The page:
San francisco restaurants

San Francisco restaurants can start eating indoors as early as 8 a.m. Wednesday

Restaurants, cafes and bars in San Francisco that serve food can begin indoor dine-in service starting Wednesday at 8 a.m., Mayor London Breed and Dr. Grant Colfax announced Tuesday.

“Thanks to everyone in our city acting responsibly and doing their part, we can take one step closer to reopening and beginning our recovery,” Mayor Breed said in a statement. “This year has been incredibly difficult for our residents and small businesses, so every step forward is critical to ensuring they can survive this pandemic.”

On Tuesday, San Francisco moved to the less restrictive red level under California’s color-coded reopening guideline after assessing a drop in COVID-19 cases and hospitalizations citywide. Mayor Breed and Dr. Colfax said cases have declined since the holiday wave peaked in January.

Now at the red level, restaurants in San Francisco can welcome customers back for indoor dining service at 25% capacity with some limitations. Indoor dining must end at 10 p.m. and there must be no more than four customers per table who must belong to the same household. San Francisco will also lift its nightly restriction on outdoor dining, which will now allow restaurants to continue serving after 10 p.m.

“We are grateful that the Mayor, Dr. Philip, Dr. Colfax and the Department of Public Health will allow San Francisco to follow state-level regulations, which will allow indoor restaurants to reopen tomorrow at 25% as well as some relaxation of outdoor dining regulations, in particular the removal of the city’s outdoor dining curfew,” read a statement from the Golden Gate Restaurant Association.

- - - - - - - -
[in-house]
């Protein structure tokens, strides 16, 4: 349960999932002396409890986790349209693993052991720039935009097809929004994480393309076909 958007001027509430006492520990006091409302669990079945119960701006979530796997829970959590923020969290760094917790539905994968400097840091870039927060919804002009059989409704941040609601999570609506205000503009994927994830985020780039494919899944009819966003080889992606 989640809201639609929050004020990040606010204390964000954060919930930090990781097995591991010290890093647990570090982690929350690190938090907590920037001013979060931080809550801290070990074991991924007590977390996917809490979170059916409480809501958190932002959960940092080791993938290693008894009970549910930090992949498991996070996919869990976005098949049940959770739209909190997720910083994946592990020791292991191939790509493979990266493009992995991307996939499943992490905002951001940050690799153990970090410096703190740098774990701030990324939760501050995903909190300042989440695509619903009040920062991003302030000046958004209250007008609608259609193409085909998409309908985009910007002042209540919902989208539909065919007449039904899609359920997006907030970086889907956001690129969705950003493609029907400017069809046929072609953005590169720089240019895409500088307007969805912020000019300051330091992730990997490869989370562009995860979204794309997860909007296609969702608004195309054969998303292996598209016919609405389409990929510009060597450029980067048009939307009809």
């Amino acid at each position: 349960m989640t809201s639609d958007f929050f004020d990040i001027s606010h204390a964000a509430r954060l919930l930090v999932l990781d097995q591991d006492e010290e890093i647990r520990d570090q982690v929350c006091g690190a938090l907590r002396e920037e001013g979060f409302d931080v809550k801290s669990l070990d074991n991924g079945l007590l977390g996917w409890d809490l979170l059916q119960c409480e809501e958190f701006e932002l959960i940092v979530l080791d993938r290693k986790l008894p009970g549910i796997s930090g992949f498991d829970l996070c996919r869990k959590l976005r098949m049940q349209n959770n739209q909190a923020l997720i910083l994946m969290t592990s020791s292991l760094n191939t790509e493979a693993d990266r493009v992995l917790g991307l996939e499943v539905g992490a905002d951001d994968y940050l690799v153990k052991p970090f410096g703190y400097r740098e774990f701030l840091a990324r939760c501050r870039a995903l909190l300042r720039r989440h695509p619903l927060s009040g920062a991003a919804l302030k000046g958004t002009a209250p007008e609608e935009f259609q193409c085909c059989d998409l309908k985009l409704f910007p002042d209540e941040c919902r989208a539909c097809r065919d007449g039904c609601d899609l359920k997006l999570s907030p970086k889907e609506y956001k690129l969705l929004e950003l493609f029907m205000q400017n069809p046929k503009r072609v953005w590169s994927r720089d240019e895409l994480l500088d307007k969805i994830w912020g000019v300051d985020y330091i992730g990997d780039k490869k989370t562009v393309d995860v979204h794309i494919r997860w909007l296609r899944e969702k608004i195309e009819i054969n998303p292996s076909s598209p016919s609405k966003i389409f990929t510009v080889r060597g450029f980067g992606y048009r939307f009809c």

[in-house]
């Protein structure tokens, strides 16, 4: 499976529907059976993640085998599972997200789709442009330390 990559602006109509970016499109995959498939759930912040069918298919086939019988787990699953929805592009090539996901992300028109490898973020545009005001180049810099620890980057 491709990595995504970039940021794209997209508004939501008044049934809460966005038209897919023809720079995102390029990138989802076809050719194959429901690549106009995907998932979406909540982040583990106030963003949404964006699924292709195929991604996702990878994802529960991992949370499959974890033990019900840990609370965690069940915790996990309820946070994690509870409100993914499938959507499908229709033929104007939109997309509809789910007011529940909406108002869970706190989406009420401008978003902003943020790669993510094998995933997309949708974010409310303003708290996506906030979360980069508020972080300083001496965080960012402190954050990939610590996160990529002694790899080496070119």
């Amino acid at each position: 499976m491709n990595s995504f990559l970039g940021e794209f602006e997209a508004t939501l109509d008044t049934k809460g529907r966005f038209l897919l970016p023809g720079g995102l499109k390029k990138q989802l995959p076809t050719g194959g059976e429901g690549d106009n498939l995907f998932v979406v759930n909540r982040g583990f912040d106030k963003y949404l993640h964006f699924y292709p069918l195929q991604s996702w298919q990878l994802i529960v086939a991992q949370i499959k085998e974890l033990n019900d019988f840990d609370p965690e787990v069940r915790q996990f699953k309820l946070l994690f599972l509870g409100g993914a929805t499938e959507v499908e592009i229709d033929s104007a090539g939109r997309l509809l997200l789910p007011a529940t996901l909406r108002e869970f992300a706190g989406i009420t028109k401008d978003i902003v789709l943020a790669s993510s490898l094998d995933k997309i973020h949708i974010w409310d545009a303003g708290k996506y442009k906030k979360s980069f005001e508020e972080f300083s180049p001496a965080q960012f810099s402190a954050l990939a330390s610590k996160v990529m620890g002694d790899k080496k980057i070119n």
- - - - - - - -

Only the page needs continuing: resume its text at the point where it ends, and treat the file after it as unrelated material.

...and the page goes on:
The GGRA added that it was pleased that restaurateurs had been notified in advance by the city of its intention to restore indoor dining approximately a week before March 3, as this allowed business owners to prepare and “be able to bring the staff back in a timely manner”. .”

During Tuesday’s press conference, Mayor Breed and Dr. Colfax said COVID-19 cases in San Francisco averaged 67 a day, about the same number of cases recorded around mid- November, just before the outbreak. They added that currently more than 20% of San Franciscans have received the first dose of the vaccine, including 65% of people over the age of 65.

“We know how to slow the spread and save lives,” Dr. Colfax said in a statement. “As we continue to gradually reopen, we must be aware of the risks and remain vigilant, particularly as vaccines remain limited and the growing presence of more contagious variants poses an increased risk of greater community spread. We encourage everyone to take the opportunity to get vaccinated when and where it is offered. Until it’s your turn, practice physical distancing, avoid indoor gatherings with people outside your household, and wear your mask over your nose and mouth.

The GGRA has urged restaurant owners and residents to continue to follow guidelines to prevent more restaurants from closing temporarily or permanently.